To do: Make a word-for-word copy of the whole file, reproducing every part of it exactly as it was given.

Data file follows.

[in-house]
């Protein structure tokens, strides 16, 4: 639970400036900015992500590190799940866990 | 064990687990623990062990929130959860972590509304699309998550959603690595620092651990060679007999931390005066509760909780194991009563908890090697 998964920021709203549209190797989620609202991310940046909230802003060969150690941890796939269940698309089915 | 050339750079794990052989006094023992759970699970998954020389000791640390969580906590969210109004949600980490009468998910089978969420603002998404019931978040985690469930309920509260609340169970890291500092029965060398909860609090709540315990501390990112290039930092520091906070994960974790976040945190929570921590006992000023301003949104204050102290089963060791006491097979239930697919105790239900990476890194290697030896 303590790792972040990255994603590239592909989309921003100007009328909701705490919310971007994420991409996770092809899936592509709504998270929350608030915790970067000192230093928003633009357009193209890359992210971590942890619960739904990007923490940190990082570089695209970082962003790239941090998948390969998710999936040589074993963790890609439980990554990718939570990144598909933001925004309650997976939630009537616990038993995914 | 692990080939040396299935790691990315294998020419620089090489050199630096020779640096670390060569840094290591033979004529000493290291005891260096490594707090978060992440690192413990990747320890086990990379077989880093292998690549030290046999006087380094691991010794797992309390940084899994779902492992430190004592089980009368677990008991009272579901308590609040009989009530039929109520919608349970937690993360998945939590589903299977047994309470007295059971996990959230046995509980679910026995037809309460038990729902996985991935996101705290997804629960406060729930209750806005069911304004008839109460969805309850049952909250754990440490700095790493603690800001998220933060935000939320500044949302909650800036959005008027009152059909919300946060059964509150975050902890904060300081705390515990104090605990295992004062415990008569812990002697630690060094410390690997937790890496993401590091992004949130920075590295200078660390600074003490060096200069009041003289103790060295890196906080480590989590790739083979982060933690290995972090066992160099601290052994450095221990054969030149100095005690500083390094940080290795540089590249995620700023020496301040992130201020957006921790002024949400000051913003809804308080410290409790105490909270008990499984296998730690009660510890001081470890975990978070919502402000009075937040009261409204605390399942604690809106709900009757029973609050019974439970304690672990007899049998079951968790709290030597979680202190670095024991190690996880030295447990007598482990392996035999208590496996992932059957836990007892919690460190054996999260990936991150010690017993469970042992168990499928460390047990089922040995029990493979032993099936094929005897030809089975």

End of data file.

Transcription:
[in-house]
């Protein structure tokens, strides 16, 4: 639970400036900015992500590190799940866990 | 064990687990623990062990929130959860972590509304699309998550959603690595620092651990060679007999931390005066509760909780194991009563908890090697 998964920021709203549209190797989620609202991310940046909230802003060969150690941890796939269940698309089915 | 050339750079794990052989006094023992759970699970998954020389000791640390969580906590969210109004949600980490009468998910089978969420603002998404019931978040985690469930309920509260609340169970890291500092029965060398909860609090709540315990501390990112290039930092520091906070994960974790976040945190929570921590006992000023301003949104204050102290089963060791006491097979239930697919105790239900990476890194290697030896 303590790792972040990255994603590239592909989309921003100007009328909701705490919310971007994420991409996770092809899936592509709504998270929350608030915790970067000192230093928003633009357009193209890359992210971590942890619960739904990007923490940190990082570089695209970082962003790239941090998948390969998710999936040589074993963790890609439980990554990718939570990144598909933001925004309650997976939630009537616990038993995914 | 692990080939040396299935790691990315294998020419620089090489050199630096020779640096670390060569840094290591033979004529000493290291005891260096490594707090978060992440690192413990990747320890086990990379077989880093292998690549030290046999006087380094691991010794797992309390940084899994779902492992430190004592089980009368677990008991009272579901308590609040009989009530039929109520919608349970937690993360998945939590589903299977047994309470007295059971996990959230046995509980679910026995037809309460038990729902996985991935996101705290997804629960406060729930209750806005069911304004008839109460969805309850049952909250754990440490700095790493603690800001998220933060935000939320500044949302909650800036959005008027009152059909919300946060059964509150975050902890904060300081705390515990104090605990295992004062415990008569812990002697630690060094410390690997937790890496993401590091992004949130920075590295200078660390600074003490060096200069009041003289103790060295890196906080480590989590790739083979982060933690290995972090066992160099601290052994450095221990054969030149100095005690500083390094940080290795540089590249995620700023020496301040992130201020957006921790002024949400000051913003809804308080410290409790105490909270008990499984296998730690009660510890001081470890975990978070919502402000009075937040009261409204605390399942604690809106709900009757029973609050019974439970304690672990007899049998079951968790709290030597979680202190670095024991190690996880030295447990007598482990392996035999208590496996992932059957836990007892919690460190054996999260990936991150010690017993469970042992168990499928460390047990089922040995029990493979032993099936094929005897030809089975």